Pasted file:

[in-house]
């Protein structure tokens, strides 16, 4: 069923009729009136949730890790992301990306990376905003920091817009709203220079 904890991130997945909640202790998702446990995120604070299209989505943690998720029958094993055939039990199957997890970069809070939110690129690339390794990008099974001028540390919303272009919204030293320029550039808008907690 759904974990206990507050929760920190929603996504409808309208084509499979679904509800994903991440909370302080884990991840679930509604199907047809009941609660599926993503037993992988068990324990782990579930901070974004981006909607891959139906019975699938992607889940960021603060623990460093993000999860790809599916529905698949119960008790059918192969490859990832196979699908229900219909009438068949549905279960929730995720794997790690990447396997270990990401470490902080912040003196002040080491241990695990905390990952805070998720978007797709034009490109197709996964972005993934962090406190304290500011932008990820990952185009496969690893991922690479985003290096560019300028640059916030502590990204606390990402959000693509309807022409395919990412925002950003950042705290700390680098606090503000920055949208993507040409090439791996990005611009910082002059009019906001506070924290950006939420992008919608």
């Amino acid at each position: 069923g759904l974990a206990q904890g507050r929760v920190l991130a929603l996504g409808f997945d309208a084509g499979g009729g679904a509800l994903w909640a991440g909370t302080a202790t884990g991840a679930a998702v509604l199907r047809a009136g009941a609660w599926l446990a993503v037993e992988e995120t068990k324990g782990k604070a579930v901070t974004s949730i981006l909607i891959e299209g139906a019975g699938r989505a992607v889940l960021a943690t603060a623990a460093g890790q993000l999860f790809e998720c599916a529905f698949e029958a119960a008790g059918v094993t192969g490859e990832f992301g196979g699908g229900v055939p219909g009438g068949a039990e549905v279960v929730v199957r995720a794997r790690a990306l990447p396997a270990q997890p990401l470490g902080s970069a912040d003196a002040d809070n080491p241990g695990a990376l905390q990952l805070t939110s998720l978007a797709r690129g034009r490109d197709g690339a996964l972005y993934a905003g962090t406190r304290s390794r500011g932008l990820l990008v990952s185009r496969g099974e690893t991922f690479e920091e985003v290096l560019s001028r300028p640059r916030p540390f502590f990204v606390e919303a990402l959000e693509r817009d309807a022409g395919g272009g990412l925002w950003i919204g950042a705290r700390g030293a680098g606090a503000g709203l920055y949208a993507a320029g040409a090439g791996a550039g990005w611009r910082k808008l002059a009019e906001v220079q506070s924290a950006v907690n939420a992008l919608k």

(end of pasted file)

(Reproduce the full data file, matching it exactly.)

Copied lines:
[in-house]
């Protein structure tokens, strides 16, 4: 069923009729009136949730890790992301990306990376905003920091817009709203220079 904890991130997945909640202790998702446990995120604070299209989505943690998720029958094993055939039990199957997890970069809070939110690129690339390794990008099974001028540390919303272009919204030293320029550039808008907690 759904974990206990507050929760920190929603996504409808309208084509499979679904509800994903991440909370302080884990991840679930509604199907047809009941609660599926993503037993992988068990324990782990579930901070974004981006909607891959139906019975699938992607889940960021603060623990460093993000999860790809599916529905698949119960008790059918192969490859990832196979699908229900219909009438068949549905279960929730995720794997790690990447396997270990990401470490902080912040003196002040080491241990695990905390990952805070998720978007797709034009490109197709996964972005993934962090406190304290500011932008990820990952185009496969690893991922690479985003290096560019300028640059916030502590990204606390990402959000693509309807022409395919990412925002950003950042705290700390680098606090503000920055949208993507040409090439791996990005611009910082002059009019906001506070924290950006939420992008919608």
């Amino acid at each position: 069923g759904l974990a206990q904890g507050r929760v920190l991130a929603l996504g409808f997945d309208a084509g499979g009729g679904a509800l994903w909640a991440g909370t302080a202790t884990g991840a679930a998702v509604l199907r047809a009136g009941a609660w599926l446990a993503v037993e992988e995120t068990k324990g782990k604070a579930v901070t974004s949730i981006l909607i891959e299209g139906a019975g699938r989505a992607v889940l960021a943690t603060a623990a460093g890790q993000l999860f790809e998720c599916a529905f698949e029958a119960a008790g059918v094993t192969g490859e990832f992301g196979g699908g229900v055939p219909g009438g068949a039990e549905v279960v929730v199957r995720a794997r790690a990306l990447p396997a270990q997890p990401l470490g902080s970069a912040d003196a002040d809070n080491p241990g695990a990376l905390q990952l805070t939110s998720l978007a797709r690129g034009r490109d197709g690339a996964l972005y993934a905003g962090t406190r304290s390794r500011g932008l990820l990008v990952s185009r496969g099974e690893t991922f690479e920091e985003v290096l560019s001028r300028p640059r916030p540390f502590f990204v606390e919303a990402l959000e693509r817009d309807a022409g395919g272009g990412l925002w950003i919204g950042a705290r700390g030293a680098g606090a503000g709203l920055y949208a993507a320029g040409a090439g791996a550039g990005w611009r910082k808008l002059a009019e906001v220079q506070s924290a950006v907690n939420a992008l919608k």